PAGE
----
Teaching with Technology, Room 306
Peter Gowen, Faculty Development and Instructional Design Center

A wide assortment of instructional technologies are available that will not only enhance the learning experience for your students but also save you time. But what technologies fit best into your teaching? This hands-on session is an introduction to technologies for teaching, including the Blackboard Learn learning management system. You will learn the difference between your A-ID and Z-ID, how to access your staff email, and how to use Blackboard as a TA, such as posting and organizing content and basics of the Grade Center.

   
    Finding Your Teaching Style, Room 405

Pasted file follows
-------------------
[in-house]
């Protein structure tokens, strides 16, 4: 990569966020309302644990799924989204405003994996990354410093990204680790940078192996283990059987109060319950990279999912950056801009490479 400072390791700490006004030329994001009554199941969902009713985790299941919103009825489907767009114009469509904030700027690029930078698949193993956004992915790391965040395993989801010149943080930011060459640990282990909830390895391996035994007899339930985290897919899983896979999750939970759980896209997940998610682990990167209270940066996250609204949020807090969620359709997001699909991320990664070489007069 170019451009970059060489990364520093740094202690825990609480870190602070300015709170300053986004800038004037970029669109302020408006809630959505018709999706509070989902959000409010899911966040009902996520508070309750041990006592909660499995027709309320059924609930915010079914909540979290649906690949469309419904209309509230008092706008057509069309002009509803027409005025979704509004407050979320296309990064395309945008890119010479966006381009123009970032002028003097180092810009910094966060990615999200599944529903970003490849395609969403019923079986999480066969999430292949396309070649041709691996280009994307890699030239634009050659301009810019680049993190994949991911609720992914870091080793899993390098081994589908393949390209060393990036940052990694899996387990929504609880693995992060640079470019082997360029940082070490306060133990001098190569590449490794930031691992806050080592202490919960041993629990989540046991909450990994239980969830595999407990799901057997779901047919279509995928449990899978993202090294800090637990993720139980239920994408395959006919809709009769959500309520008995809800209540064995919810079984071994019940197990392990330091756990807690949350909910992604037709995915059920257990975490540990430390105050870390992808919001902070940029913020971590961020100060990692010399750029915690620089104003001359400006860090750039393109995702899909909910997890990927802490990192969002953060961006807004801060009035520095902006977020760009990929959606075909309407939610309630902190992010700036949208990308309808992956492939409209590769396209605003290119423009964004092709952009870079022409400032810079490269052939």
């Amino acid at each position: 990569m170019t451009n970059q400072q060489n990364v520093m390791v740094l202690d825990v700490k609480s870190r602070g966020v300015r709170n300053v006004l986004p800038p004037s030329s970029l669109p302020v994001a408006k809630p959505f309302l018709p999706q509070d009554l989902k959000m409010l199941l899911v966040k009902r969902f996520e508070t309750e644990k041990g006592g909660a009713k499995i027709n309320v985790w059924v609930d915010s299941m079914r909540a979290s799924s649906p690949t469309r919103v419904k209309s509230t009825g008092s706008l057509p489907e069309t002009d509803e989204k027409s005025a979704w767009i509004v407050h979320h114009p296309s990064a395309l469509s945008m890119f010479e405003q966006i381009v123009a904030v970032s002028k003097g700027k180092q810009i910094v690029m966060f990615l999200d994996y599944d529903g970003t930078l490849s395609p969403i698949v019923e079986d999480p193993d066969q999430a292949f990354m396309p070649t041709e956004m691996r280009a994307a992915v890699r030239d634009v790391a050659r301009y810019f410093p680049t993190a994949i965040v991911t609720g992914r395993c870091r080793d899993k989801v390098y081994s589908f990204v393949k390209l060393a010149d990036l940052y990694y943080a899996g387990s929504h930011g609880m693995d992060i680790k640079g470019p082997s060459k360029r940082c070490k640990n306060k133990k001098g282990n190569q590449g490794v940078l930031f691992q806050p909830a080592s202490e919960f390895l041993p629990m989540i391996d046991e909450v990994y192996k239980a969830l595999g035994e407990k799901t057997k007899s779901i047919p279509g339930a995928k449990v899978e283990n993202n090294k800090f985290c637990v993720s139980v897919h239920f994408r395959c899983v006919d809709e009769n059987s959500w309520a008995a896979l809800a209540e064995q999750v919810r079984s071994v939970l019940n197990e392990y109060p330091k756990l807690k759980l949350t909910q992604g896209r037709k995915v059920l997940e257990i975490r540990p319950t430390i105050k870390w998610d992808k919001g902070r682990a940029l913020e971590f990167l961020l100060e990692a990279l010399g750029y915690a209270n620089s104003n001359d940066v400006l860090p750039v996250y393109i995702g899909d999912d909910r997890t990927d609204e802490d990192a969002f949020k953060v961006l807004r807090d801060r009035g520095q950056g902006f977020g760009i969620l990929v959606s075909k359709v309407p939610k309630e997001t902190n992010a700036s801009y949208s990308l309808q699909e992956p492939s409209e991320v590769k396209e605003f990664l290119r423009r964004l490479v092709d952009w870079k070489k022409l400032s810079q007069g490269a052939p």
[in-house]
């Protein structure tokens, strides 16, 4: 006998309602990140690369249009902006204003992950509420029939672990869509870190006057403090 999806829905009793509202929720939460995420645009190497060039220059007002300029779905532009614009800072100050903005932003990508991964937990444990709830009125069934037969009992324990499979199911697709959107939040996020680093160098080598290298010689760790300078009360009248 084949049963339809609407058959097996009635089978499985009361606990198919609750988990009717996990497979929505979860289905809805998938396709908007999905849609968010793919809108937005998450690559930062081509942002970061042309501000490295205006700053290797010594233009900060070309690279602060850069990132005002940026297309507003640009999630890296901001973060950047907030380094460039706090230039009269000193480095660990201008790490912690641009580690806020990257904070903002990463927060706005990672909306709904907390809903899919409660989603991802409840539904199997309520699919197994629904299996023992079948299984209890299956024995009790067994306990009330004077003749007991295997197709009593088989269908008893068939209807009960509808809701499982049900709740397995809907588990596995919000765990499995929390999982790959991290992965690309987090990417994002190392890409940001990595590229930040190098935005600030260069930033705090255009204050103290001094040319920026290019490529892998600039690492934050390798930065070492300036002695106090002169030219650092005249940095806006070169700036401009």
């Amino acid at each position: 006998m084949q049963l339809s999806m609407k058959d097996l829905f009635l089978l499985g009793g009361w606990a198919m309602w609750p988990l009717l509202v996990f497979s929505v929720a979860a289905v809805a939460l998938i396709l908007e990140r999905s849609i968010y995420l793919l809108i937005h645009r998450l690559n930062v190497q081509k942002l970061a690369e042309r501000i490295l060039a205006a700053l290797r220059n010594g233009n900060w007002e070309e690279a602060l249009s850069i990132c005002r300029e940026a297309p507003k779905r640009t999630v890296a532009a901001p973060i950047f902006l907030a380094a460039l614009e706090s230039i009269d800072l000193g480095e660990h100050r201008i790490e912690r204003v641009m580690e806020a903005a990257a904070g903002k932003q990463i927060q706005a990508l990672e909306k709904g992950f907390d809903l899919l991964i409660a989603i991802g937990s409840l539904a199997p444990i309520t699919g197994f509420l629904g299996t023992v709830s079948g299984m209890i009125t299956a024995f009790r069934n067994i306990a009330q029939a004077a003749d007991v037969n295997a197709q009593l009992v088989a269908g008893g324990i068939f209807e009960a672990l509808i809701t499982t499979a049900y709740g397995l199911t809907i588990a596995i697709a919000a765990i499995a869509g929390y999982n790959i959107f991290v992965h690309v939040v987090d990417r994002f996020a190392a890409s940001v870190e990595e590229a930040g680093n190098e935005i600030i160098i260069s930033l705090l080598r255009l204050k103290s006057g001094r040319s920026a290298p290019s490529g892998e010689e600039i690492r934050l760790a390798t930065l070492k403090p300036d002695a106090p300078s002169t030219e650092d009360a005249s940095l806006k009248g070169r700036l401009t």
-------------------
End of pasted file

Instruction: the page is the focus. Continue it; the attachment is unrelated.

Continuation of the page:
Janet Giesen, Faculty Development and Instructional Design Center

How would you describe yourself as an instructor? Better yet, how would you "pitch" yourself or your course? Taking the time to think about who you are and how you teach can have a powerful impact on yourself and your students. In this session, Janet Giesen, Instructional Design Coordinator for the Faculty Development and Instructional Design Center, will discuss how to define yourself as an instructor, provide strategies for reflecting on and developing your teaching practice, and guide you in discovering your teaching style. NOTE: This is an advanced topic and is intended for returning or experienced TAs.

   
3:30 pm   Evaluation and Closing at Individual Breakout Sessions


Registration Information